Words and photos by Debbie Hernandez. 

My series “Grounded” captures the signs of life, big or small, that I have encountered while surrounding myself with Ontario’s wildlife.

As a university student with hopes of being admitted to a veterinary college, I have taken and involved myself in as many animal focused courses and experiences that I could get my hands on.

I have always had an admiration for animals, but it was not until I was given the chance to study and work with animals outdoors in their natural state, where I found a kind of peace of mind. I have been volunteering in a structured and domestic environment of animal clinics, and shelters for the past 6 years. This summer, I had the opportunity to take my learning experience outside through a field course and volunteer position at a horse stable, and for the first time I actually understood why I admire all living things. I did not feel superior while I was out there; I did not feel as though they were specimens for me to practice my knowledge. I just felt equal. Maybe it had to do with the fact that we’re so accustomed to animals being manipulated to our convenience.

This time, I witnessed a complexity to them, a complexity that was specifically evolved to allow them to forage for food, get the attention of a mate, protect their family, to survive. I gained a new respect for them. I no longer see my backyard as a place only for my dog and I to play fetch. Now, I see a community of hardworking living things, like us in a way just blooming, feeding, enjoying a swim, resting, or learning to fly. Now, I can just sit on the patio, shut up, and observe the million things happening around me in silence.

We are filled with constant rush and the pressure of reaching certain school grades, making money and having a good social reputation, and we become so full. All of a sudden, we’re consumed and only see our worries.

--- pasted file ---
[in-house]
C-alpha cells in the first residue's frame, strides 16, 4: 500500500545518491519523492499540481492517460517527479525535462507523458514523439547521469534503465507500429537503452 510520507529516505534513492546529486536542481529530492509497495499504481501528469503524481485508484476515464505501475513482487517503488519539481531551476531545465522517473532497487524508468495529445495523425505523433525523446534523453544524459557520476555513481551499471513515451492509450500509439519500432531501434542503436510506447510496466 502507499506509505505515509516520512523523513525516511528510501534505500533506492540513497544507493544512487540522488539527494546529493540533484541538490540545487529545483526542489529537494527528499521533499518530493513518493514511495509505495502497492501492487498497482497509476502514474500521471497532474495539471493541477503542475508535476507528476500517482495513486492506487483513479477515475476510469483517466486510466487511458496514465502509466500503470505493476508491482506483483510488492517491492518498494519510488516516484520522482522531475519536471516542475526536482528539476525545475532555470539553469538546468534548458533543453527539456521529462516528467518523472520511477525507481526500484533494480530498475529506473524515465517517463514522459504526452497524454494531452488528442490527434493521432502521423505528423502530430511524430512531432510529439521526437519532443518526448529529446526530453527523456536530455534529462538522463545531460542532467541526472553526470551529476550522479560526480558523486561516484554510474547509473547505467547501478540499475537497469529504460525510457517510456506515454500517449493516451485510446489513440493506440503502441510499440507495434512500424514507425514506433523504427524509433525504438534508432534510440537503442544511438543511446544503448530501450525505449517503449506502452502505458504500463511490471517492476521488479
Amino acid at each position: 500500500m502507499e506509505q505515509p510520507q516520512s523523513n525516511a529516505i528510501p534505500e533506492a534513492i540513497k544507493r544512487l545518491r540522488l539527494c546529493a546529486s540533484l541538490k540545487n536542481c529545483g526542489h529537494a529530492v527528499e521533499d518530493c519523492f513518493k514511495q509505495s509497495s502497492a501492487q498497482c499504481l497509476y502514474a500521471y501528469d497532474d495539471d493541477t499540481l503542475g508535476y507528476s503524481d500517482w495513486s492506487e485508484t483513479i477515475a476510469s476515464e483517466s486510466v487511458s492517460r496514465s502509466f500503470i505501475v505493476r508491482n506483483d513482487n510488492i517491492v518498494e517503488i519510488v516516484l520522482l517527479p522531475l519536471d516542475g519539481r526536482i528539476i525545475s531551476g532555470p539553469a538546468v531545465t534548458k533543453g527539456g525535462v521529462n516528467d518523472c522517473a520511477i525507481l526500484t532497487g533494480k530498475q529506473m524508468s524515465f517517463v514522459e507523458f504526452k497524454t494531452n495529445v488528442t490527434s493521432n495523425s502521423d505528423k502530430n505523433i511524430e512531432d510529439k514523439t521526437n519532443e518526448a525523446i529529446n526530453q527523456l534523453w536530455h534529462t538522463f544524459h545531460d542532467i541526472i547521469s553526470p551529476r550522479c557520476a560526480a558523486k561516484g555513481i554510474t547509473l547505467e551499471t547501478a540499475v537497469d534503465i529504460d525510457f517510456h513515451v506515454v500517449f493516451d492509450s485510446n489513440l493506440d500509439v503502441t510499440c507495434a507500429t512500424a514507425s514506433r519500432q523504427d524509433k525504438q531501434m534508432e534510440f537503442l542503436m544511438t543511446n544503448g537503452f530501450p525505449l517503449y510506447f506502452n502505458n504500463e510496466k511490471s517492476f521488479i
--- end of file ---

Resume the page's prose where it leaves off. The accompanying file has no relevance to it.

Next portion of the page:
I share my pictures in hopes of introducing a form of appreciation for life through the beauty that lies outside our doors.

Whether it is staring over a field of tall grass for 10 minutes, or following a feeding honey bee as it jumps from flower to flower, or sitting in a parking lot while the sun goes down; I hope you get a moment where your problems are suspended and your mind becomes present. Every living thing is fighting a battle, and trying their best to move forward. The thoughts, that only a few moments ago, possessed every feeling in your body are put into perspective. The more you focus on every living thing surrounding you, the more miniscule you become. There is something so releasing and humbling about stepping back and accepting that everything around you is in the same game of life trying to survive, even the ants crawling up your shoes. You can trust the process, and know that nature makes no mistakes; to every action you make, there will always be a result/effect.

This is why I encourage you to get out of your head and home for a couple of minutes. Allow for change to occur. In that moment you will remember that regardless of what’s happening in your life and how stuck you feel at any given time, everything around you will not come to a halt.

And in that moment, nature has put you in your place.

Click anywhere on the photos to expand.


Debbie Hernandez is a 4th year BSc Honours Biology student at Wilfrid Laurier University. Animals have always been her passion, so being able to study them has inspired her to take on different learning experiences. You can check out more of her photos on her Flickr.

You can also follow Debbie’s wildlife photography Instagram where she will be documenting her outdoor finds, as well as her upcoming adventure as a volunteer bird banding assistant at the Thunder Cape Bird Observatory.